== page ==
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After Jackie Robinson erased the color line in 1947 and Major League teams began looking to sign African-Americans and dark-skinned Hispanics, many Negro League players lowered their stated age to be a more attractive prospect. They knew that younger players had the best chance of getting to the Major Leagues. Thurman and other Negro League players felt no hesitancy claiming to be a younger age in order to walk through the now open door of opportunity that had been shut since the end of the 19th Century due to racial discrimination.

The cry grew louder after World War II for an end to racial discrimination in Major League baseball. Former Kentucky U. S. Senator Albert “Happy” Chandler became the new Major League Baseball Commissioner in 1945 following the sudden death the previous year of Kennesaw Mountain Landis, the first Commissioner.   Landis had worked with team owners since taking office in 1920 to perpetuate the “invisible color line” that kept African-American or dark-skinned Hispanic players out of Major League baseball.  When asked his opinion about African-Americans playing in the Major Leagues, Chandler surprisingly said, “If they can fight and die in Okinawa and Guadalcanal in the South Pacific, they can play in America”.  Although his response went against the existing racial discriminatory policy of Major League baseball, it added to the chorus for change sounding for Bob Thurman and other Negro League players.

Although born in Kellyville, Oklahoma, Thurman grew up in Wichita, Kansas. Drafted into the military while playing in the city’s semi-professional baseball leagues at the start of World War II, he saw combat duty in New Guinea and the Philippines.  After leaving military service in 1946, he turned to his only option to play professional baseball in United States, the Negro Leagues. Thurman played with the Homestead Grays during the last years of owner Cum Posey’s “long gray line”.  Long time Negro League veterans Josh Gibson, Buck Leonard, “Cool Papa” Bell and others were still with the Grays when Thurman arrived; however, Posey died before the season started.  Signed as a left-handed pitcher, Thurman proved to be a better power hitter and became the team’s regular center fielder.  With the veteran players approaching the end of their baseball careers, Josh Gibson died in 1947, the Grays mixed in Thurman along with future Major League players Luke Easter and Luis Marquez to help the team remain competitive.  In 1948, Thurman hit over .300 as the Grays won the last Negro League World Series Championship defeating the Birmingham Black Barons.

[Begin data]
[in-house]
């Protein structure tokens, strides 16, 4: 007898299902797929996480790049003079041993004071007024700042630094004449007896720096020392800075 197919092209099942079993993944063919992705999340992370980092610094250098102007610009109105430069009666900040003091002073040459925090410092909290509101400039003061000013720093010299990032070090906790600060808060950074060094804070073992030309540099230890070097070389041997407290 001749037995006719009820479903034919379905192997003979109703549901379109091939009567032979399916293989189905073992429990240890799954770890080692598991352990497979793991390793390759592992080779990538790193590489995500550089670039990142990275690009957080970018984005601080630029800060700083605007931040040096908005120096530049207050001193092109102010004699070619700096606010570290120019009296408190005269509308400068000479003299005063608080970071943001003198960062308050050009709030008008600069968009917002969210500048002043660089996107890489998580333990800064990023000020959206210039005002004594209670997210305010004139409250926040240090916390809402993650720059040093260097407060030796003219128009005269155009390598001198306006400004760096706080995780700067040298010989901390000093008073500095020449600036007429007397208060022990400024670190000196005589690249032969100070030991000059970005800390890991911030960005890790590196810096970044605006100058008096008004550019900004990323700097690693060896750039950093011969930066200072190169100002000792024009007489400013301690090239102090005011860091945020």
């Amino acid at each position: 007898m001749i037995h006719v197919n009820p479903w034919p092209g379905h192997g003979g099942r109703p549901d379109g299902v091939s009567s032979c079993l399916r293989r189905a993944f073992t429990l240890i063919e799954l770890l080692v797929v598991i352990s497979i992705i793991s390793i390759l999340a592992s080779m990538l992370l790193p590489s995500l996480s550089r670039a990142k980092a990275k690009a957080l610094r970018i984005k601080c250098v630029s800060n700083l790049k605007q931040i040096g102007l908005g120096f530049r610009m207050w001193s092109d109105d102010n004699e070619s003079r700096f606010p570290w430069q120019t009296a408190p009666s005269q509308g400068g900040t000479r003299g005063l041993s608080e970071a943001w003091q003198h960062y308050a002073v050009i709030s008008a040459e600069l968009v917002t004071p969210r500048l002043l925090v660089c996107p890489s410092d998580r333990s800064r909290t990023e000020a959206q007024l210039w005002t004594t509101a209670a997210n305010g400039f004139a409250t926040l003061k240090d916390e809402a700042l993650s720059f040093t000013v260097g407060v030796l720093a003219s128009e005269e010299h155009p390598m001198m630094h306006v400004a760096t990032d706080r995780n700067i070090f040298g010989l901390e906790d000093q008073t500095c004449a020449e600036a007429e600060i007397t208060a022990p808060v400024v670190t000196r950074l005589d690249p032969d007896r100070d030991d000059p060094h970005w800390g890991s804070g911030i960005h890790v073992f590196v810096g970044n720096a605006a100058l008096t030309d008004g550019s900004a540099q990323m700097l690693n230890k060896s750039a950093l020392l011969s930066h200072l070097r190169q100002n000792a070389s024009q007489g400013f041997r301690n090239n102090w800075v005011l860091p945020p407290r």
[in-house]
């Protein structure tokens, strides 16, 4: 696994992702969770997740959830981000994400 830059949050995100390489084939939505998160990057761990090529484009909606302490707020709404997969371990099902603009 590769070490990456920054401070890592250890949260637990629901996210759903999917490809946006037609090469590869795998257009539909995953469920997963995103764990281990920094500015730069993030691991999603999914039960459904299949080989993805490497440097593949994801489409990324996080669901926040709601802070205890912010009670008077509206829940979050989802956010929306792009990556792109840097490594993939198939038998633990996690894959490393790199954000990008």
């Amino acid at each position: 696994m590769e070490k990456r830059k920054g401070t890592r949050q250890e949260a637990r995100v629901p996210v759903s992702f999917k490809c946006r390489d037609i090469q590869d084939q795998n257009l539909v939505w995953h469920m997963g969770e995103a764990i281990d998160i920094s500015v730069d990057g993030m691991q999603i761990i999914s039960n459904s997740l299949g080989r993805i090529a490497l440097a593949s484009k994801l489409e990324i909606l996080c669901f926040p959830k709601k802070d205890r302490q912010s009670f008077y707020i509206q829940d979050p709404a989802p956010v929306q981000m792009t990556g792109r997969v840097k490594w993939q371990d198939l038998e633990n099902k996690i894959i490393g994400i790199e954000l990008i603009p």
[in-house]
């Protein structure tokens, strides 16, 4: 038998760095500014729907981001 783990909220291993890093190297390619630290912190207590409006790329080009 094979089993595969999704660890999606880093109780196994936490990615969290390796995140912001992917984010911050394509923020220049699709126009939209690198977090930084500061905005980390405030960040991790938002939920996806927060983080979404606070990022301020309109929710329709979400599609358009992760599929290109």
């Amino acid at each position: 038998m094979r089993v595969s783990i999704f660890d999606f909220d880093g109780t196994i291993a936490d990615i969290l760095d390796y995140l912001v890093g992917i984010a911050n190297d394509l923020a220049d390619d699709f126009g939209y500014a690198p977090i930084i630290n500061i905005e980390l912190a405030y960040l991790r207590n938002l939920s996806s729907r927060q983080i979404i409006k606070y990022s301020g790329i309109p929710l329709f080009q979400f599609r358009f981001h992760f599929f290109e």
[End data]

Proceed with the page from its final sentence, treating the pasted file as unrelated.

With both the Negro National League and the Homestead Grays disbanding after the 1948 season, Thurman signed with the Kansas City Monarchs of the Negro American League (NAL). Monarch Manager Buck O’Neil had a team that included future Major League players Elston Howard, Connie Johnson, Gene Baker, Hank Thompson, and Curt Roberts.  The Monarchs were looking to sell their best players to Major League teams in order to remain operating profitably.  On July 29, 1949 the New York Yankees purchased Thurman’s contract and he became the first African-American signed by the team.  He walked through the door of opportunity given him stated as a 26-year-old outfielder, but in reality being 32.

However, the Yankees were not serious about integration. Although Thurman batted .317 and hit with power while with the team’s Triple AAA minor league affiliate (Newark Bears) for the remainder of that season, the team traded him to the Chicago Cubs.  The Cubs were also slow embracing integration.  It would be four years, 1954, before Ernie Banks became the first African-American to play for   Chicago’s north side team.  After three respectable years in the Cubs minor league system, Thurman was released.  The Cubs did not renew his contract.

 

He spent the next two years playing summer and winter league baseball in the Dominican Republic and Puerto Rico. Thurman had several successful seasons in the Caribbean leagues and had become a fan favorite. He is a member of the Puerto Rican League Baseball Hall of Fame and the league’s all-time home run leader.   After a tremendous winter league season in 1955, Thurman signed with the Cincinnati Reds mainly as a reserve outfielder and pinch hitter with the team believing him to be 32 years old.  He made his Major League debut on April 14, 1955; a little more than a month before his actual 38th birthday.

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(left to right) Willie Mays, Roberto Clemente, Buzz Clarkson, Bob Thurman, George Crowe

Thurman hit 35 home runs and drove in 106 runs in his five years with the Reds (1955 – 1959). On August 18, 1956, the Reds hit eight home runs in a 13 – 4 victory over the Milwaukee Braves; which tied the Major League record at that time. Three of the Reds’ home runs in that game were hit by Bob Thurman.  After hitting a double in the third inning, he hit home runs in the fifth, seventh, and eighth innings.  In 1957 at 40 years old, Thurman had his best season in the Major Leagues hitting 18 home runs. While with the Reds he, along with former Negro League player and Reds teammate George Crowe, became mentors for young African-American players coming into the National League in the late 1950s; Frank Robinson, Vada Pinson, Curt Flood, Bill White, etc.

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Bob Thurman had to verbally set back the hands of time in order to get the opportunity to play in the Major Leagues. If the New York Yankees in 1949 had known his real age of 32, would they have signed him?  Probably not!  Surely, the Reds would not have signed Thurman in 1955 had they known his real age of 38!  But given the opportunity, he proved his time for hitting a baseball had not passed him by.

To read more about the Negro Baseball era Last Train to Cooperstown